Purpose: Demystifies the elusive term "the literature" and provides students with an understanding of the mechanisms, organization and structure of the literature in a given field.

Examining a Classical Work

Assignment: Explore through book reviews, biographical information, and indexes how and why a work becomes a "classic."  What effect does a classical work have on a discipline?

Purpose: Demonstrates the evolution of ideas and identifies factors that make a work "important".

Following Research Trends

Assignment: Select a present day issue or concern. Search the past literature at 5 or 10-year intervals.  How have theories or attitudes toward the issue changed?

Purpose: Demonstrates that the problems and concerns of humankind have not really changed through the years.  What have changed are our attitudes and understandings of these concerns. Illustrates the explosion of research and how its issues, content and methods change.

Assignment: Forecasting in retrospect, what did articles written in the [1960s] predict about the future of [computers].  Did the forecasts come true or not?  Why?

Purpose: Demonstrates the importance of historical perspective and how unexamined assumptions and other variables can produce unexpected results.

 

Tracing a Scholar's Career

Assignment: Students choose (or are assigned) a scholar/researcher. Explore that person's career and ideas by locating biographical information, preparing a bibliography of the scholarís writings, analyzing the reaction of the scholarly community to the researcher's work, and examining the scholarly network in which the scholar works.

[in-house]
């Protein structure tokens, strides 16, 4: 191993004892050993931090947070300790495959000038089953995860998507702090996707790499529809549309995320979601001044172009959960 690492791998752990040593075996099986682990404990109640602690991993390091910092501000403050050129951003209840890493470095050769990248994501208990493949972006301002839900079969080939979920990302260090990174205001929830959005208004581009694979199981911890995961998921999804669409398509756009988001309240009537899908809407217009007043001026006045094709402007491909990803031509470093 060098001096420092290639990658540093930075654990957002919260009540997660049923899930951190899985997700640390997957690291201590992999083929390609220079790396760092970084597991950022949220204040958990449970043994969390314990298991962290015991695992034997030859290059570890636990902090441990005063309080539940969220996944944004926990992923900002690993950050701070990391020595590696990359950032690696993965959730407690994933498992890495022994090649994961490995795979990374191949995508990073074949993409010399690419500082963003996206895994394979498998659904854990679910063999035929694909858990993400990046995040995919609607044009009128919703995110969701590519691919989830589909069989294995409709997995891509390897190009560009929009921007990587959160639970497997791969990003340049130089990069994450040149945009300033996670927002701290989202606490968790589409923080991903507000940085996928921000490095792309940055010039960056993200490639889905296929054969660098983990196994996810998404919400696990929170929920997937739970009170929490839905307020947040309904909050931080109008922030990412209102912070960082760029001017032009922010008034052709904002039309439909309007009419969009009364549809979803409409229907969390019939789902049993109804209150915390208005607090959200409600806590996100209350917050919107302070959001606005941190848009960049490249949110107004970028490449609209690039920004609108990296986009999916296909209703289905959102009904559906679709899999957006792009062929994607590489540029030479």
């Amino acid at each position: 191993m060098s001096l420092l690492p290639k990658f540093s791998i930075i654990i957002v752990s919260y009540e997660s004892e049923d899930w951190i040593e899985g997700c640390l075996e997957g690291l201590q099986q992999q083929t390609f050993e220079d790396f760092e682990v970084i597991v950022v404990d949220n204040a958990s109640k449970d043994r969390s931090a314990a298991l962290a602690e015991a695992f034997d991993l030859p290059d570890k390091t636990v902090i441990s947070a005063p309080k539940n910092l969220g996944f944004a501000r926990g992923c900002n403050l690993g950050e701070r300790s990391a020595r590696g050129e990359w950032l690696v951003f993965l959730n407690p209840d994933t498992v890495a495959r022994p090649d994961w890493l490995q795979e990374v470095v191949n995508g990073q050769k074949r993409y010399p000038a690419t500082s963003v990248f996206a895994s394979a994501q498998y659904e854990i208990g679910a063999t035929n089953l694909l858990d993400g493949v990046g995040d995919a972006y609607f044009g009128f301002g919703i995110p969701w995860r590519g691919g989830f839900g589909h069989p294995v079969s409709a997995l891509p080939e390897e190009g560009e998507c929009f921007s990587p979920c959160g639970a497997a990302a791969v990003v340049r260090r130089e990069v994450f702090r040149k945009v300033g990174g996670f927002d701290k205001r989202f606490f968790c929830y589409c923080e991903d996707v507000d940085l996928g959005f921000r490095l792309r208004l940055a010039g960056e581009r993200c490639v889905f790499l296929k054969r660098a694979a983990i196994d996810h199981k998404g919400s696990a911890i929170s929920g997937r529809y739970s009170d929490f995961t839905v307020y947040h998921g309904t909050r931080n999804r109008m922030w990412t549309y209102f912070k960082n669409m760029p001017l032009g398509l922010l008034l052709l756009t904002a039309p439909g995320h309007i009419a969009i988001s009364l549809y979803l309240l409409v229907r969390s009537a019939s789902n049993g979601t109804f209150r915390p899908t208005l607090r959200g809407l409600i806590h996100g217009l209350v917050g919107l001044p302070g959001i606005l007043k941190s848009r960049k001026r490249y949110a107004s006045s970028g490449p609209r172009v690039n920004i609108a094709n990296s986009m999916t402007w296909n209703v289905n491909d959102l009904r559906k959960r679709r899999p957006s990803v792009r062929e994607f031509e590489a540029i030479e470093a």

Purpose: Introduces students to the use of biographical and bibliographical tools, and exposes them to examples of scholarly dialogue.

Identifying Major Journals

Assignment: Identify (with professor's help) major journals in the discipline. Compare and contrast them. Analyze their content, tone, audience and impact.

Purpose: Emphasizes the importance of journal literature. Makes the point that journals differ in approach and perspective.

Understanding Primary Sources

Assignment: Compare and contrast primary and secondary sources on the same topic.  Contrast the sources, their content and treatment of the topic.

Purpose: Teaches students to differentiate between primary/secondary sources in a discipline. Shows when and why to use each.

Assignment: Find a short article in the popular press and the original research findings on which the popular article was based.  Review related findings, discuss the relationship between the popular article and the original research, and critique the accuracy of the popular article.

Purpose: Helps students to critically evaluate resources and their contents.

Compare and Contrast Sources

Assignment: Locate a popular magazine article; then find a scholarly article on the same subject. Compare the two articles for content, style, bias, audience, etc.

Assignment: Select a topic and compare how that topic is treated in 2 to 5 different types of sources.